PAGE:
An artist's rendition of the Internet. I guess dropping super strong acid before creating artwork is still a popular pursuit.
True story - I first heard of the Internet in the summer of 1994. I was in New York for The New Music Seminar, a music industry gathering that has now been gone for years. While walking around the small trade show portion of the seminar, I came across a small pipe and drape booth decorated with a few foam core signs. There where a couple computers on a table. There was no one else there except for me and the girl and guy working the booth.
The guys name was Marc - I somehow remember that. The girls name? I have no clue. But she was cute. So being 24 and single, I ignored Marc and tried to chat up the girl. She started telling me about the Internet and a program they had called Mosaic. She was explaining that Mosaic was a way to view the "World Wide Web" using an easy to use point-and-click graphical interface. But I didn't really care, and my attempts to woo her where going nowhere. So I moved on.
I found out later that Marc's last name was Andreesen. Mosaic changed their name to Netscape, and then Netscape changed the world.
I like the Internet, even though it lost it's "last frontier" romanticism years ago and in many ways has turned into a commodity business. I just saw a commercial for Microsoft IE 8 that practically promises that it's security features are so good that they will save you from yourself. And last week, when I was on godaddy.com buying a URL, I got the same feeling I get when I'm at the car dealership - "Sorry friend, "sucker.com" is no longer available, but "sucker.info" is....and it's on SALE for only $1.99!!!". But of course it's not only $1.99. Checking out at godaddy.com is like being in the auto dealership finance office, except instead of trying to sell you a car alarm, GAP insurance, or an undercarriage sealer, they try to sell you the enhanced e-mail package (Best Value!) or an off-the-shelf e-commerce package. I'm sure many people hit the "purchase" button asking themselves "What the hell just happened? I just got fleeced in my own living room."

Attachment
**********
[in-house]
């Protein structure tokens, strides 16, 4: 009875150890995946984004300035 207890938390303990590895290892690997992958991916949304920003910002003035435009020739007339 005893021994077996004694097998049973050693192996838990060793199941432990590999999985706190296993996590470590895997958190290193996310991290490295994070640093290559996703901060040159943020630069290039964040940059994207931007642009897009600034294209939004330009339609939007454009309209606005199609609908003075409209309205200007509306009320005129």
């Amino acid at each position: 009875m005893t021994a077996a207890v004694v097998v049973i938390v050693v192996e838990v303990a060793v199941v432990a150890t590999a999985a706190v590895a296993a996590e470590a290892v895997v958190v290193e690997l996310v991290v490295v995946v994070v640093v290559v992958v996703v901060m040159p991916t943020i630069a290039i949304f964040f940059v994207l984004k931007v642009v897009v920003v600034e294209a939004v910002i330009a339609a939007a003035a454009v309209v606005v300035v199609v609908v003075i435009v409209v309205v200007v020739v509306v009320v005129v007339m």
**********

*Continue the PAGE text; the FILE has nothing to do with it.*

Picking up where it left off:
But I don't control the marketing & merchandising department at Godaddy, so it is what it is. And though the WAY they sell may not be my cup of tea, WHAT they sell is truly awesome - they help us regular folk easily get our own piece of the most important technological and social development since, I dunno, fire?
I was on Godaddy buying theroadmultisport.com. I'll admit I was doing this to keep up with "Mr. Early Adopter" Kovas Palubinskas who had just bought midwestmultisportlife.com for his blog. theroad.com was taken. theroadblog.com was taken. theothertheroad.com was available, but I deemed it too cleverly based on a joke that only I would find funny. In the end, I'm happy with what I got.
My interest and appreciation of our little blog world continues to grow. I was on the phone with Kovas last week and we where talking about how the blogging community had so many similarities to the punk scene that we grew up in. Blogging is a very "do it yourself" endeavor. So was the punk scene. The content of the average blog tends to be very personal and not overly slick. So was the music we where making. Many bloggers work hard to "give back" through cool product giveaways and contests. We used to put on our own shows and put out our own records. Podcasts like TriTopics are independently produced and distributed in support of the community. The punk scene had a support system through college radio. But most importantly, it's the passion. Both scenes had/have it. I know you can't compare endurance sports to punk rock very easily, but passion is passion.
Triathlon swim start v. punk show. Is there really a big difference? By the way that's me sitting on the side of the stage in the white track jacket...I'm thinking this is 1988.
It's nice to find a new scene that gives back as much as you are willing to put in. And the overtones of the "old days", at least for me, are pretty comforting too.